[Mono-list] *Calendar implementation
Wed, 20 Mar 2002 10:13:17 -0000
I'll preface by saying I'm a bit of a lightweight when it comes to architecture design, but I'll comment anyway.
Surely this is a question of the interface (is a loose sense) the platform exposes.
If one takes the approach of use the interface if there else, try another interface, do something else, you're going to surely be coding exceptions cases for every platform you port to.
Might the best case be to impliment a configuration repository layer under which configuration settings lie, but looks the same to Mono on every platform, and also has the task of reporting features unsupported?
This leaves a clearly defined unit to be implemented on a platform, and the minimum of concern above that layer... so on windows the registry sits under "ConfigReposit" and on Linux gconf or whatever sits under it... and OSX some else again.
If this is a good approach, then such a layer can have clearly defined means of setting up storage for settings and such that don't exist on a given platform.
*shrug* just a thought, seems to me retweaking every piece to accomodate a new platform would get painful fast, and would almost certainly proliferate bugs, whereas a single unit can have its interface tested on a given platform cleanly, and perhaps more imortantly because an implementation job that can be farmed out, rather than a maintainance job on existing code... one might argue maintaining what is known to work is a better case, and normally yes, until one considers that implementing ona new platform it may be best to let those familiar with the platform get on with a job in hand unfettered.... implement this interface, and information set, report back when you pass this test.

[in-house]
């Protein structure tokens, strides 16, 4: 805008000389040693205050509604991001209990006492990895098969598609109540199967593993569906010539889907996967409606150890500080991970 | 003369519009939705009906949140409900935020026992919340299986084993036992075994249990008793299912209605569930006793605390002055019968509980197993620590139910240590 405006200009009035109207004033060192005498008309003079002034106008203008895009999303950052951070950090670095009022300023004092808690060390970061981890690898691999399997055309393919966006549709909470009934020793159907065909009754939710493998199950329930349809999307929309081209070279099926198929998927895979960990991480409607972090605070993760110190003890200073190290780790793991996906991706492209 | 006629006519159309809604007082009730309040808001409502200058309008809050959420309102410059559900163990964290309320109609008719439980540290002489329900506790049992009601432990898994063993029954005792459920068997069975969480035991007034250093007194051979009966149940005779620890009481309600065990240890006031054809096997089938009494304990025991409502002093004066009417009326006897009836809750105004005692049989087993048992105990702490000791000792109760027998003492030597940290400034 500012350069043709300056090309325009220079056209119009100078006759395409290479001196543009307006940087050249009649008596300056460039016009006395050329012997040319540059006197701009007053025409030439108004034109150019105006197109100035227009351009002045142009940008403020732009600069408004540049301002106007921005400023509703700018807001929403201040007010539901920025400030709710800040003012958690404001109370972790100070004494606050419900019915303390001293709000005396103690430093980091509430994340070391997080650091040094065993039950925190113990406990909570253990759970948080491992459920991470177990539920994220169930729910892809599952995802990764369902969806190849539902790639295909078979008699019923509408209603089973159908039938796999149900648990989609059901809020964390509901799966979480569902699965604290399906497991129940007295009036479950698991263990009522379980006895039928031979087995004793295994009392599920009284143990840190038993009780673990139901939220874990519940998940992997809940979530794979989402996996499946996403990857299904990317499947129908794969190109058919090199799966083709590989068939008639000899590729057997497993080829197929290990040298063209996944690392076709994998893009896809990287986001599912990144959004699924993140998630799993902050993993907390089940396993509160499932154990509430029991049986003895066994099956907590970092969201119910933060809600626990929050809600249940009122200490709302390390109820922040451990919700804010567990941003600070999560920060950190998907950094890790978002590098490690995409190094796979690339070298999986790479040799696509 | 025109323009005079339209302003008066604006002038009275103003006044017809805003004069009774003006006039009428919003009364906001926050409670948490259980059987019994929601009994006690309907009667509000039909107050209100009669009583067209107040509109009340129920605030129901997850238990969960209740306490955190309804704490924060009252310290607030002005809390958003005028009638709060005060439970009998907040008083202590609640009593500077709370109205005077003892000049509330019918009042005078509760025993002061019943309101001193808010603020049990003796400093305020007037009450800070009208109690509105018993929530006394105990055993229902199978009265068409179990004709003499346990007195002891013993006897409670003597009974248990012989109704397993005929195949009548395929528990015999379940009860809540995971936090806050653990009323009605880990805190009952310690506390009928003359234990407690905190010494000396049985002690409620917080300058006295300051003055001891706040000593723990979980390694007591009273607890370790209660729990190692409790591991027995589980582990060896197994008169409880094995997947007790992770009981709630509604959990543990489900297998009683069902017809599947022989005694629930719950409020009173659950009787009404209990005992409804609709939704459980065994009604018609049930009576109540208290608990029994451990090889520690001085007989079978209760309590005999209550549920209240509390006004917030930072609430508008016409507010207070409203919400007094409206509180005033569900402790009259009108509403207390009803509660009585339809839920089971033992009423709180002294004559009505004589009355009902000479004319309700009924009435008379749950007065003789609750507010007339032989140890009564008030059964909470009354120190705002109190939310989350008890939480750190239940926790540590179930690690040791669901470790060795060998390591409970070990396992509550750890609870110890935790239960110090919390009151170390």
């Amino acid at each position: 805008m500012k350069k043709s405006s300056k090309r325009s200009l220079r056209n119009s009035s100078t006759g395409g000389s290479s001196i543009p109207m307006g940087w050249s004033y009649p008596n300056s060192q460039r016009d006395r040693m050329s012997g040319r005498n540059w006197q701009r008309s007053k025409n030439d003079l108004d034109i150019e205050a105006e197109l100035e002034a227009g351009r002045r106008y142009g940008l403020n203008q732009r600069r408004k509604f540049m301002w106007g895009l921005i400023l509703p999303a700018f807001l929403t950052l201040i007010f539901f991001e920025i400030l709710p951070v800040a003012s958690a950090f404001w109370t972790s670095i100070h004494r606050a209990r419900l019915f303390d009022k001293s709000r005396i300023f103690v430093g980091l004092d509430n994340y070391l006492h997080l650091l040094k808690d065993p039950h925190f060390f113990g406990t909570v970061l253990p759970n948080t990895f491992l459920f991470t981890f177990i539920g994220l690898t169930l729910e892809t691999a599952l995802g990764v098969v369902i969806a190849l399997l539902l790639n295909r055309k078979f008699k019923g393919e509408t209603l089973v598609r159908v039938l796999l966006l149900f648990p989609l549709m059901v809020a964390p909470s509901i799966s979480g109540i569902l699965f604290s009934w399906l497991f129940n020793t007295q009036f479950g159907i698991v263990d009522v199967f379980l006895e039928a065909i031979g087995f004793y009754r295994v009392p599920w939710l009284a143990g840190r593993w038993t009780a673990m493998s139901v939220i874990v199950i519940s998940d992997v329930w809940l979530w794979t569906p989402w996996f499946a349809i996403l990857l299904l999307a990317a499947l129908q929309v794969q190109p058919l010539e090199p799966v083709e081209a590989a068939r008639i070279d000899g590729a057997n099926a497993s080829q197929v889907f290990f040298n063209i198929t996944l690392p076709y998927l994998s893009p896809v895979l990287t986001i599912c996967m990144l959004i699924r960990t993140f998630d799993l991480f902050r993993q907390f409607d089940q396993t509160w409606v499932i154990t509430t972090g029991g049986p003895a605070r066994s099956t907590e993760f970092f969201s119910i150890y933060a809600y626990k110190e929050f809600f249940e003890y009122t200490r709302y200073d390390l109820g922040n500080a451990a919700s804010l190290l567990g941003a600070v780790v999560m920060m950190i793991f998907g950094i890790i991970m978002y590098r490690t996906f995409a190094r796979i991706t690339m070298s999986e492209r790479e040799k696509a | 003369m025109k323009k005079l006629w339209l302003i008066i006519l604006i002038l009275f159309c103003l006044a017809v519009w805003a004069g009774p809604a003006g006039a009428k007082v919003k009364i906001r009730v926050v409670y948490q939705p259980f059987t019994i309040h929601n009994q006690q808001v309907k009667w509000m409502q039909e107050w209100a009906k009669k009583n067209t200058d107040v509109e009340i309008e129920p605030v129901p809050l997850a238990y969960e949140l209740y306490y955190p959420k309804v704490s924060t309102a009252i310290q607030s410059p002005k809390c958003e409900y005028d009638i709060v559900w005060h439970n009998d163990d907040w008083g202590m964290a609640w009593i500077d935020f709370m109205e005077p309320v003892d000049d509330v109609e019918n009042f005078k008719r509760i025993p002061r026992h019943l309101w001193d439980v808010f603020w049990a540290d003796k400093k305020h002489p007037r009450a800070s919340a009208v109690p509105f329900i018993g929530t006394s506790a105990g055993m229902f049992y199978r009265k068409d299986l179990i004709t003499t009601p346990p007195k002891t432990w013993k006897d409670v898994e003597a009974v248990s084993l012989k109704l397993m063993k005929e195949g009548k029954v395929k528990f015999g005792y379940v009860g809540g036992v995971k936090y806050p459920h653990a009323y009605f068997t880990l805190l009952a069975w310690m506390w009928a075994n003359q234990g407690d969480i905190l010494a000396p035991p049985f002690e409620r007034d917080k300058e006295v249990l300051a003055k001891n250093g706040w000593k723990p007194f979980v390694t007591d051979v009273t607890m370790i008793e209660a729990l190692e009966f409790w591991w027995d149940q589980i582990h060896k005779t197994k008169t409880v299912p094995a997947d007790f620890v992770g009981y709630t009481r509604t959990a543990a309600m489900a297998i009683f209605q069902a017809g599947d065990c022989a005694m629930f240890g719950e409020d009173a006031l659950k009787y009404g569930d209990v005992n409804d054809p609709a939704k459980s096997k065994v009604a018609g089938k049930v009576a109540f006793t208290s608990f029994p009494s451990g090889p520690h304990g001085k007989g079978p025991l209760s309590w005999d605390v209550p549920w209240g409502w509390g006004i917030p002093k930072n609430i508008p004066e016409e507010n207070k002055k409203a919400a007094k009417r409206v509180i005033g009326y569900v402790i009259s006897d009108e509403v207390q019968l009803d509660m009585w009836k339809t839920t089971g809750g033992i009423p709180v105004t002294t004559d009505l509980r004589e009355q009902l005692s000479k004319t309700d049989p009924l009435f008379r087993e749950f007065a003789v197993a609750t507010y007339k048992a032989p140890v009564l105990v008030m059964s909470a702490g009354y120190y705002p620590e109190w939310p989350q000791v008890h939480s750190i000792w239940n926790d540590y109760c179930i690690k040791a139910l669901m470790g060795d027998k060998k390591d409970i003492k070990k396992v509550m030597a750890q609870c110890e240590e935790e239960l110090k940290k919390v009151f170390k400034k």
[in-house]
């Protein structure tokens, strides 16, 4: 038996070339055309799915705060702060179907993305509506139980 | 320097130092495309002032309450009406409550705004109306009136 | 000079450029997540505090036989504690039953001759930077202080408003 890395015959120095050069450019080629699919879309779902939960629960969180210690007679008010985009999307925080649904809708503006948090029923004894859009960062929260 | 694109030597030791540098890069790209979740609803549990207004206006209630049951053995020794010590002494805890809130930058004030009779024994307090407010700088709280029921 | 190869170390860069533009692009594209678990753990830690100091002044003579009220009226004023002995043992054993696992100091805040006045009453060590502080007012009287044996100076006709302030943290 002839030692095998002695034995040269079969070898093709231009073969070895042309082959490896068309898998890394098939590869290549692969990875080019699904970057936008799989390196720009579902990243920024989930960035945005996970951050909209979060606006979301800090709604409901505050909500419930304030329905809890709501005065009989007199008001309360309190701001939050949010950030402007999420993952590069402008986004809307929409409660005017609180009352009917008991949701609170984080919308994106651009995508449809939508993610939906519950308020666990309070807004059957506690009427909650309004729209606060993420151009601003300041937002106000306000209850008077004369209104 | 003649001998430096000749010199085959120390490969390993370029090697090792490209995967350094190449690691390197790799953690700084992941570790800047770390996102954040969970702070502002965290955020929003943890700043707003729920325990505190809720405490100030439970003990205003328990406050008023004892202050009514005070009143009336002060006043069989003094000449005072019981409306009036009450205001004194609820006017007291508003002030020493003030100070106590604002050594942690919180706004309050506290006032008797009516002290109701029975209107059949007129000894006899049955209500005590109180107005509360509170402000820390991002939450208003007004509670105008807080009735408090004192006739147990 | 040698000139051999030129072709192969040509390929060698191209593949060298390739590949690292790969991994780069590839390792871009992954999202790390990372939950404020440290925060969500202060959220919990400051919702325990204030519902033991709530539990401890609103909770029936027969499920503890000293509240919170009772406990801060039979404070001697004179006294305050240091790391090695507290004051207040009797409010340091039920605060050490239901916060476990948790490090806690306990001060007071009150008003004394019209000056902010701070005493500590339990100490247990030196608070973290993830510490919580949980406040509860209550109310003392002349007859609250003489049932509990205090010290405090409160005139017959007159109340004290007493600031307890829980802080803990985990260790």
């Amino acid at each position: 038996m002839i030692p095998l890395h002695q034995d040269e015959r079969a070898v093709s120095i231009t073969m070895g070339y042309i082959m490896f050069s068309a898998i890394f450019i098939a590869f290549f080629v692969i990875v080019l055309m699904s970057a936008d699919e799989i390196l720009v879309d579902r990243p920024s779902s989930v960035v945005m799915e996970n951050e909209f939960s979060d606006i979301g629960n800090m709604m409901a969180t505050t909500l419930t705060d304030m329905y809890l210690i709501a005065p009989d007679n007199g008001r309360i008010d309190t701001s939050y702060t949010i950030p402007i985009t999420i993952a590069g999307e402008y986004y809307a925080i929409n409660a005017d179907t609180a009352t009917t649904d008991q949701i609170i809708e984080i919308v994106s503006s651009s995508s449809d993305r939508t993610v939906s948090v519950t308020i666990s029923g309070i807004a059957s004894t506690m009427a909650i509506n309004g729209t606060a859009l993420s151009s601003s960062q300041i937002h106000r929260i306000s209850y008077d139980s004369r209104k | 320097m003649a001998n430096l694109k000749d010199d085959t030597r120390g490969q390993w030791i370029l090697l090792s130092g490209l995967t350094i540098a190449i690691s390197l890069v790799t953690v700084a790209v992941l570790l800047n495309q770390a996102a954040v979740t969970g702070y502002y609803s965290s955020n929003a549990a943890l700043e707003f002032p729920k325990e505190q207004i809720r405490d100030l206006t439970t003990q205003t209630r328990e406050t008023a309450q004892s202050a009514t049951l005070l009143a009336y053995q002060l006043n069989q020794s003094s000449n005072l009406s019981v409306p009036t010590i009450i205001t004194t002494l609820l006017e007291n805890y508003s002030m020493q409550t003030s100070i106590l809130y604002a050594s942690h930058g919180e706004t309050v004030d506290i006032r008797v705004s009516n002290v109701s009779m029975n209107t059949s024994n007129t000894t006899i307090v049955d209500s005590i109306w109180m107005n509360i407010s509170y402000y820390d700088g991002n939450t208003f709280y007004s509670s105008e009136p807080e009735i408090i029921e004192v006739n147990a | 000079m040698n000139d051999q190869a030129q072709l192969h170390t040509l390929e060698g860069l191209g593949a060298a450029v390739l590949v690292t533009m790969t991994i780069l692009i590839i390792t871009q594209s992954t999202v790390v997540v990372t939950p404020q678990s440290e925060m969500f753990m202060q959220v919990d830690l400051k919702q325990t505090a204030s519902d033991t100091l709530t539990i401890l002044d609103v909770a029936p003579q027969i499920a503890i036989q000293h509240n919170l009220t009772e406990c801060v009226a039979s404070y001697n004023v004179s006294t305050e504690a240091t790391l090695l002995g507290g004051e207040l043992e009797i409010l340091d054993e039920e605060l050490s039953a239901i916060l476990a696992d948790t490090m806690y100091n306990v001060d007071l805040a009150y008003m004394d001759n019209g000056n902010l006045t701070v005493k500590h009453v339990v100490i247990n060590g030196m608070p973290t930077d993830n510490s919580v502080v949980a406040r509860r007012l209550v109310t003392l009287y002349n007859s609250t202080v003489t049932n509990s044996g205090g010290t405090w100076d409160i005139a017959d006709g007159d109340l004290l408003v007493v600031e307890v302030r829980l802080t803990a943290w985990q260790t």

In short, don't wrap the registry directly, abstract the interface as a whole, and stick your datastore underneath.
From: Richard Hestilow [mailto:email@example.com]
Sent: 20 March 2002 01:43
Subject: Re: [Mono-list] *Calendar implementation
On Tue, 2002-03-19 at 17:52, Ulrich Kunitz wrote:
> The second approach isn't good, because we introduce a registry wrapper,
> just another class to understand and to maintain. I think we document
> the shortcoming and add the registry calls, when a registry exists. We
> should do some real architectural work here. I would even tend to say,
> that the registry is not one of Microsoft greatest achievements in
> software design. Let's try to do it a little better.
I imagine it might be possible to wrap the registry calls to use gconf
under unix/linux. Speaking as a GNOME developer, I'd like be able to
access my gconf settings via .NET.
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